Esta es una pregunta que recibimos con frecuencia aquí, en el Banco Mundial. A veces, esta duda surge cuando un país está a punto de invertir una gran cantidad dinero para comprar computadoras para las escuelas, y hay un reconocimiento de que no hay ninguna política en funcionamiento para ayudar a guiar este esfuerzo. Otras veces, es el resultado de un reconocimiento de que no ha existido ninguna política, o  simplemente ha existido poca orientación normativa en este ámbito a pesar de que mucho dinero se haya invertido (por ejemplo en  la compra de computadoras para las escuelas);y esto no ha funcionado como se esperaba. Algunos países cuentan con políticas, a menudo políticas muy buenas,y ahora están tratando de "pasar al siguiente nivel", pero no están  seguros de lo que  esto significa exactamente, por lo que están buscando insumos externos, especialmente debido a la retos y oportunidades que representan los nuevos avances tecnológicos (Vemos otros escenarios posibles también, pero no los enumeraremos ahora).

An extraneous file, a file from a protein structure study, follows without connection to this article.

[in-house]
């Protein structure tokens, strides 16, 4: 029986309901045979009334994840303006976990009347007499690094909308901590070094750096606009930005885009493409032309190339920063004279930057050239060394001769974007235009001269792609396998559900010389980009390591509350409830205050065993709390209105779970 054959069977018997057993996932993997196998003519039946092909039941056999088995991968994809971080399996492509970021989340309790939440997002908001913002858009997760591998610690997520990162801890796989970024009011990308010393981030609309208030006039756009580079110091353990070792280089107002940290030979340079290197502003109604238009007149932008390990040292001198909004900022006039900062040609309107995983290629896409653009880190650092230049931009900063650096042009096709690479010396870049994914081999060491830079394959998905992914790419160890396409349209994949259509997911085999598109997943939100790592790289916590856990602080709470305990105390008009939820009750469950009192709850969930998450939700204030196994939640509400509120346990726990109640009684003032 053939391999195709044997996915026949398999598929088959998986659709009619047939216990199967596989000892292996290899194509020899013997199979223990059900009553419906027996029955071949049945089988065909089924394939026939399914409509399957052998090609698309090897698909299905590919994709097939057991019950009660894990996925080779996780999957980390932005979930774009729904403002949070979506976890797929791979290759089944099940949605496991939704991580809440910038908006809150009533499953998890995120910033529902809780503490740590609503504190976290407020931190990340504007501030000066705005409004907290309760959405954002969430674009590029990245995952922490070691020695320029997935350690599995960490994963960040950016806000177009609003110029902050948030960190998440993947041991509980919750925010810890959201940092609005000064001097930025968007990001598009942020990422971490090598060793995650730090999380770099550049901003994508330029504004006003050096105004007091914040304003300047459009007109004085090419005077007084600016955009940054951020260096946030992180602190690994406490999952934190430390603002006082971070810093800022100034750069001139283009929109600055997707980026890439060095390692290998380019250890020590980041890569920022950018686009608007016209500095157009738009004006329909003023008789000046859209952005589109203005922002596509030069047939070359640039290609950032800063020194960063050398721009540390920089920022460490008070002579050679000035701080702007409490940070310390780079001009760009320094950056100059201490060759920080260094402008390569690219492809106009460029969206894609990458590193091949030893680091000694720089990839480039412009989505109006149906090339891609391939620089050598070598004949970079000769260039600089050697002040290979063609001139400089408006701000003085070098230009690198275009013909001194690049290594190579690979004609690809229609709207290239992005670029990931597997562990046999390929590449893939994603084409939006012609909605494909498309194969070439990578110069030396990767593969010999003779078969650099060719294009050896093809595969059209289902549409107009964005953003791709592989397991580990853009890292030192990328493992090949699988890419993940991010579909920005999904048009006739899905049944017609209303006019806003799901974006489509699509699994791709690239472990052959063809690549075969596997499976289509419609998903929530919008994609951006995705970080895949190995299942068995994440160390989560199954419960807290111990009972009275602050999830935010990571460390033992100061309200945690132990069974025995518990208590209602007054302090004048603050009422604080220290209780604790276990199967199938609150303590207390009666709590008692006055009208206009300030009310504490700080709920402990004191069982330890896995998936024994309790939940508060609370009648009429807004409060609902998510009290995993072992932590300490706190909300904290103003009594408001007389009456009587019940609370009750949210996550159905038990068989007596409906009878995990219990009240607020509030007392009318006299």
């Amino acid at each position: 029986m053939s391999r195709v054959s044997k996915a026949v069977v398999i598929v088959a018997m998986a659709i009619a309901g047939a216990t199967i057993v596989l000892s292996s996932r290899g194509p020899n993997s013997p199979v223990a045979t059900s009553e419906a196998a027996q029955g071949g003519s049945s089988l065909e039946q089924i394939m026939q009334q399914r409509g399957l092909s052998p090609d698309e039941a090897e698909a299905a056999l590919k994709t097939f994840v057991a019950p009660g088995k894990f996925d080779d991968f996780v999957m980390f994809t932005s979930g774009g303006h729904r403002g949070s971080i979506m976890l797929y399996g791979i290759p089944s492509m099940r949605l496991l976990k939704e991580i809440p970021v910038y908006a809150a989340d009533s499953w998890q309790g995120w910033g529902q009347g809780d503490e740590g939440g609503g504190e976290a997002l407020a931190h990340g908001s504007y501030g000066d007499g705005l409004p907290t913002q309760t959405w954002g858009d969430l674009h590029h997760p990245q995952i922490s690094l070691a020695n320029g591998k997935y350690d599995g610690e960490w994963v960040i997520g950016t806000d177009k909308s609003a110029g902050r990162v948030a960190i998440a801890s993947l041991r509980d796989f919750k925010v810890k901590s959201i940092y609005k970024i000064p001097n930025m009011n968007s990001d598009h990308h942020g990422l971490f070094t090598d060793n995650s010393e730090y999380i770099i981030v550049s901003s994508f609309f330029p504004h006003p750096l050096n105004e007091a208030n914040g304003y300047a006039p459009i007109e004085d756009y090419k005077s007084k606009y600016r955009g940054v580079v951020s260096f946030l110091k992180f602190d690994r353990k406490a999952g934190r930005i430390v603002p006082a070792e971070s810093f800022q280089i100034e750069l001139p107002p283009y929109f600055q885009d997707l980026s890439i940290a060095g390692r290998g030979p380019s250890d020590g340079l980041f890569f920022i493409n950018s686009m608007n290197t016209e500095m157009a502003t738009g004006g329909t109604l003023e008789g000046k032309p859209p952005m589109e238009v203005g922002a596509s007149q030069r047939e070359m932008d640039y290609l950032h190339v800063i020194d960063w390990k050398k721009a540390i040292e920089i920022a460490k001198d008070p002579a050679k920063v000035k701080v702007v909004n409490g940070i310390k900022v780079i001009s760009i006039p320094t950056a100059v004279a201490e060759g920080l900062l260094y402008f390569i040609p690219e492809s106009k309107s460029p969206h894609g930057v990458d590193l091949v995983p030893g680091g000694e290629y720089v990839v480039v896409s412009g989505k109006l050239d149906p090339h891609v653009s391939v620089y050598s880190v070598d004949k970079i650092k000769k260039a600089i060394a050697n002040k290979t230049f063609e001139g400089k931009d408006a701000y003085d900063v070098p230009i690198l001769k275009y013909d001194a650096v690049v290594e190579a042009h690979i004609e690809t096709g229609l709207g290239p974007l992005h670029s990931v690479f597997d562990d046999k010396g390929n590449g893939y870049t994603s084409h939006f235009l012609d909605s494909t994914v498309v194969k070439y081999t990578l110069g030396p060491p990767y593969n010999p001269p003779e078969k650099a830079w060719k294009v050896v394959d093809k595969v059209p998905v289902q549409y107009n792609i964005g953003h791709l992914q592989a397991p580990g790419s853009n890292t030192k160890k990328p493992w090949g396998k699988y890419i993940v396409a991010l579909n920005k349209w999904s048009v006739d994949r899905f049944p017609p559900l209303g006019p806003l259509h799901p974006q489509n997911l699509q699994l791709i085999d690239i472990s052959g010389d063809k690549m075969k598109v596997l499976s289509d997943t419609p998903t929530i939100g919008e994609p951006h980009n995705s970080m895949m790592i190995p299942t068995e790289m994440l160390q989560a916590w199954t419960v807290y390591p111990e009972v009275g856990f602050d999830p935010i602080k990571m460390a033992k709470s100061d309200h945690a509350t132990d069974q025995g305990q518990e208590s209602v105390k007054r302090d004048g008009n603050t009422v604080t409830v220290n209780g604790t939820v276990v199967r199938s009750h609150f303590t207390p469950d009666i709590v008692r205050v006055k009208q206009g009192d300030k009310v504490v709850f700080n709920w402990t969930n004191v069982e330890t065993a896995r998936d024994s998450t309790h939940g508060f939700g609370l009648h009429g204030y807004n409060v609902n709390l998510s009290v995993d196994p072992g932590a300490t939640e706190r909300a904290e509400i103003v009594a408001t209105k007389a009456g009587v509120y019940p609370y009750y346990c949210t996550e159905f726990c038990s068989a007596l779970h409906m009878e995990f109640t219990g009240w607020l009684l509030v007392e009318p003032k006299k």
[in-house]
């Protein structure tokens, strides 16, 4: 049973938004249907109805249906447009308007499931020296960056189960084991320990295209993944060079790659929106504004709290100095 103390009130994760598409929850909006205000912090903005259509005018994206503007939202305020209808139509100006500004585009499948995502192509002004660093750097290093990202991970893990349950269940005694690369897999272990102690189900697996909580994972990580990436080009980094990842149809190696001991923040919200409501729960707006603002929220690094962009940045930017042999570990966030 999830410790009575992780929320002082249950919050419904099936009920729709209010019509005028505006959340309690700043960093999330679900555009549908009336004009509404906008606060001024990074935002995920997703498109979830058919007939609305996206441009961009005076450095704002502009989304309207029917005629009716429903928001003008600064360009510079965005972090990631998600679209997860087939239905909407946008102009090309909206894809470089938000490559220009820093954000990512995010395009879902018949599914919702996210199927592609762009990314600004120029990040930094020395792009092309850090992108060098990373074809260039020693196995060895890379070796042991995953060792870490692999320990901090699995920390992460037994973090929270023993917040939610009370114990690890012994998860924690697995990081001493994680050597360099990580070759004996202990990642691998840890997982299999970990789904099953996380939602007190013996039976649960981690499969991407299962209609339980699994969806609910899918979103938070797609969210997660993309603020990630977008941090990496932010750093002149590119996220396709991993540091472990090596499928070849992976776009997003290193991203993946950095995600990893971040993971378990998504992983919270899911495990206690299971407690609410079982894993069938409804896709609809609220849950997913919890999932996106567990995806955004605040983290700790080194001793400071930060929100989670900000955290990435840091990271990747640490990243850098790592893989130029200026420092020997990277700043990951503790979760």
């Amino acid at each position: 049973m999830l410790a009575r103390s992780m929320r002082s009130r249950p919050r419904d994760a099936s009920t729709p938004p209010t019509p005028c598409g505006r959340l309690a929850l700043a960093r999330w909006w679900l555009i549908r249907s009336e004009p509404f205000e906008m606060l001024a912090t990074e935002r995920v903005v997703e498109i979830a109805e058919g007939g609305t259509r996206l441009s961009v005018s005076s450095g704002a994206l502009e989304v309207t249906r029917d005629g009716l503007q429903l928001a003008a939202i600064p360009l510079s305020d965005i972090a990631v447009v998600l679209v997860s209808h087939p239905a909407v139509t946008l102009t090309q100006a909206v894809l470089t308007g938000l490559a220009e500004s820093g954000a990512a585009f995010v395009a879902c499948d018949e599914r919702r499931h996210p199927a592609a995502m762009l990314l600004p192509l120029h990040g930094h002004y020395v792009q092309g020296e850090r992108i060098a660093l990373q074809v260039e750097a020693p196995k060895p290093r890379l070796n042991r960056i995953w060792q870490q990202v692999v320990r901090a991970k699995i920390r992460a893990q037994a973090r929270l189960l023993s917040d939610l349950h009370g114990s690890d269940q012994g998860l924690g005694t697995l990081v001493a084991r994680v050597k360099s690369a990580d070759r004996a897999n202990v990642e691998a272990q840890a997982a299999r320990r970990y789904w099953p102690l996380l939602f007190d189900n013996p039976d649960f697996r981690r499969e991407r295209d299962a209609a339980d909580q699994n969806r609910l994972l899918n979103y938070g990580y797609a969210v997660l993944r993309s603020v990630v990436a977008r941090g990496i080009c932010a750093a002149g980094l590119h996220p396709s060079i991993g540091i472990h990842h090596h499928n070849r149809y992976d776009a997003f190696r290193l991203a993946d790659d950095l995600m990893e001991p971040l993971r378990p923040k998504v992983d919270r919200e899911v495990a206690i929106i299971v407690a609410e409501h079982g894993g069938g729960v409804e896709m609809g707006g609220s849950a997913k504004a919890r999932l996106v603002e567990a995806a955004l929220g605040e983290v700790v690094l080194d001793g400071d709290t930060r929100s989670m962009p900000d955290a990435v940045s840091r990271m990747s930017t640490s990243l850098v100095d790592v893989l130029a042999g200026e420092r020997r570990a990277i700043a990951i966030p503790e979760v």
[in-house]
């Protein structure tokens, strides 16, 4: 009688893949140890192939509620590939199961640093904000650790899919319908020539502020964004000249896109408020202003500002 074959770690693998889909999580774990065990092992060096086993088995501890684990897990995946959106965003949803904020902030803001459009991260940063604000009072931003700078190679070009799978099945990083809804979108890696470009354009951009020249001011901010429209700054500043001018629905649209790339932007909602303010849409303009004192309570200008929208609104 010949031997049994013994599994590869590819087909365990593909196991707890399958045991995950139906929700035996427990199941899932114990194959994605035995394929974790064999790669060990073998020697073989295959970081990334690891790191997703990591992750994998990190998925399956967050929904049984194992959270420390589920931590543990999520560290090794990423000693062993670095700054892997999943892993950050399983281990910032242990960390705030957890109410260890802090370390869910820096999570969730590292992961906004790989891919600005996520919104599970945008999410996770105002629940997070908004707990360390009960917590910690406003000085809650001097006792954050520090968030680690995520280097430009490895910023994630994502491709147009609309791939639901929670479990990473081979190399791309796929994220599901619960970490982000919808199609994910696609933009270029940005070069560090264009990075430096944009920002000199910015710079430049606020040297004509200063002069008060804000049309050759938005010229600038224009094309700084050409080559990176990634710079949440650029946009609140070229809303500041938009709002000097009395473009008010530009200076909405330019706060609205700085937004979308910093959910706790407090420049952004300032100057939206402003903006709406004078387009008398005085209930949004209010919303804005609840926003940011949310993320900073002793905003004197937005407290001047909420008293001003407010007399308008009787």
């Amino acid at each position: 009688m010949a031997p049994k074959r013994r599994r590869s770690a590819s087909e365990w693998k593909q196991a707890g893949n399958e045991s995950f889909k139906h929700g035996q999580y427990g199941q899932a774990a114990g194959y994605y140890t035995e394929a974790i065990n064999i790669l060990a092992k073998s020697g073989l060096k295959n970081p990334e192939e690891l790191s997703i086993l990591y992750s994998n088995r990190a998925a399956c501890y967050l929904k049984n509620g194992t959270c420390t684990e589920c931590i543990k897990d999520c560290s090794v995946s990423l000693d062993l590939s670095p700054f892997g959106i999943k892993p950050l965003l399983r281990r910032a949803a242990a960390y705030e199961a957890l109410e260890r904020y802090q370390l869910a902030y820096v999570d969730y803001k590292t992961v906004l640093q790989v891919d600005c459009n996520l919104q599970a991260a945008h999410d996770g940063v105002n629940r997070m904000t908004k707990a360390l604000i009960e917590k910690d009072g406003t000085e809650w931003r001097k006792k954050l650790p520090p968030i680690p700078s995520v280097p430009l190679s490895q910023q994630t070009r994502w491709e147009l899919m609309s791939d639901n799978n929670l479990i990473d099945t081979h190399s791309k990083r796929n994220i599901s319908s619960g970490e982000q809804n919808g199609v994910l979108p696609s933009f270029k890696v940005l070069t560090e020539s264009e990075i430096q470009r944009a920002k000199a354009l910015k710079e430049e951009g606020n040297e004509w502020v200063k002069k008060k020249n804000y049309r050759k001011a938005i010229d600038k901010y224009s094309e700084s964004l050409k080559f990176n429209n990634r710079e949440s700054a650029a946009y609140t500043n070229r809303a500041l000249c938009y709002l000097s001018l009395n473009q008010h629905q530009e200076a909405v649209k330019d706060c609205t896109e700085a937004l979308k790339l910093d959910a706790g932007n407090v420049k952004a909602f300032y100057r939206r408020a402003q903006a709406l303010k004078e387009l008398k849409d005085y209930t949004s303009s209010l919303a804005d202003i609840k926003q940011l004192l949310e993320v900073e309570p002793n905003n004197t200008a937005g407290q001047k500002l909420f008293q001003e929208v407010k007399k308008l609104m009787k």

Hay algunas maneras de ayudar a responder a esta pregunta.